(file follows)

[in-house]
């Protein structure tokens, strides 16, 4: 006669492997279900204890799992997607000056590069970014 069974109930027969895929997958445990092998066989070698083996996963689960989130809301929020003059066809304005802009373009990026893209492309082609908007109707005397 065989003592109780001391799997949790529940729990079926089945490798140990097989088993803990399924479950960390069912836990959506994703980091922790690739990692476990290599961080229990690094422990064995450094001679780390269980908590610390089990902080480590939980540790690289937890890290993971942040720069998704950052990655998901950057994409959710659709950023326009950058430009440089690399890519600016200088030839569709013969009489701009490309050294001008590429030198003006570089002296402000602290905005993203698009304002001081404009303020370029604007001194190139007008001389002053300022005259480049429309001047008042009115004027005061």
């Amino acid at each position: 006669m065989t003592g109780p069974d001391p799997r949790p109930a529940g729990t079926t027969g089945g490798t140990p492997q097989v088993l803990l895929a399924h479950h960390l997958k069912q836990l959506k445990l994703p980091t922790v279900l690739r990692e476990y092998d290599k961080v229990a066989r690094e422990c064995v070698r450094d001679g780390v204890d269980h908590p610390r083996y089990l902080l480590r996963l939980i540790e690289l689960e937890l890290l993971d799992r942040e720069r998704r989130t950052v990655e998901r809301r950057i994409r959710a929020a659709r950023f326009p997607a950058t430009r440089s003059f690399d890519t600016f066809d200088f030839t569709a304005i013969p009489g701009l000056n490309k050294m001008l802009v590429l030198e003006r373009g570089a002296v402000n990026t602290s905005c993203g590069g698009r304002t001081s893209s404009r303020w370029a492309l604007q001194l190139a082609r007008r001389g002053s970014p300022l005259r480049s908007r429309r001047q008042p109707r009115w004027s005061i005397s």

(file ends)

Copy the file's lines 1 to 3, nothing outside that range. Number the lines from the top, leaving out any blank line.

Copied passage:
[in-house]
């Protein structure tokens, strides 16, 4: 006669492997279900204890799992997607000056590069970014 069974109930027969895929997958445990092998066989070698083996996963689960989130809301929020003059066809304005802009373009990026893209492309082609908007109707005397 065989003592109780001391799997949790529940729990079926089945490798140990097989088993803990399924479950960390069912836990959506994703980091922790690739990692476990290599961080229990690094422990064995450094001679780390269980908590610390089990902080480590939980540790690289937890890290993971942040720069998704950052990655998901950057994409959710659709950023326009950058430009440089690399890519600016200088030839569709013969009489701009490309050294001008590429030198003006570089002296402000602290905005993203698009304002001081404009303020370029604007001194190139007008001389002053300022005259480049429309001047008042009115004027005061």
């Amino acid at each position: 006669m065989t003592g109780p069974d001391p799997r949790p109930a529940g729990t079926t027969g089945g490798t140990p492997q097989v088993l803990l895929a399924h479950h960390l997958k069912q836990l959506k445990l994703p980091t922790v279900l690739r990692e476990y092998d290599k961080v229990a066989r690094e422990c064995v070698r450094d001679g780390v204890d269980h908590p610390r083996y089990l902080l480590r996963l939980i540790e690289l689960e937890l890290l993971d799992r942040e720069r998704r989130t950052v990655e998901r809301r950057i994409r959710a929020a659709r950023f326009p997607a950058t430009r440089s003059f690399d890519t600016f066809d200088f030839t569709a304005i013969p009489g701009l000056n490309k050294m001008l802009v590429l030198e003006r373009g570089a002296v402000n990026t602290s905005c993203g590069g698009r304002t001081s893209s404009r303020w370029a492309l604007q001194l190139a082609r007008r001389g002053s970014p300022l005259r480049s908007r429309r001047q008042p109707r009115w004027s005061i005397s």